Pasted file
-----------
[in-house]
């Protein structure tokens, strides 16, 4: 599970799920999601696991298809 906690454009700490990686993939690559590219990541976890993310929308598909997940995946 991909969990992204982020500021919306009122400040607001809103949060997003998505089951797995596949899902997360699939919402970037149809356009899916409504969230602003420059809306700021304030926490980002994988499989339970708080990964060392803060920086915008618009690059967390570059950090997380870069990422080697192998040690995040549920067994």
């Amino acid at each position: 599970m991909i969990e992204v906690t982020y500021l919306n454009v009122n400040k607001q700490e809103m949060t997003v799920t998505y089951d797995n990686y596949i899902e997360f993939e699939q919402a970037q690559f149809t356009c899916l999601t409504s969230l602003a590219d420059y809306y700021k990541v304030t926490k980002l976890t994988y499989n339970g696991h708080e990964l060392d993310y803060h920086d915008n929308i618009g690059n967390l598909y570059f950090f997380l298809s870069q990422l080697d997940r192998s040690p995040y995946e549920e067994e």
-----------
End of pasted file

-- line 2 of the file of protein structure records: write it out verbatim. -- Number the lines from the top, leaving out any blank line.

């Protein structure tokens, strides 16, 4: 599970799920999601696991298809 906690454009700490990686993939690559590219990541976890993310929308598909997940995946 991909969990992204982020500021919306009122400040607001809103949060997003998505089951797995596949899902997360699939919402970037149809356009899916409504969230602003420059809306700021304030926490980002994988499989339970708080990964060392803060920086915008618009690059967390570059950090997380870069990422080697192998040690995040549920067994």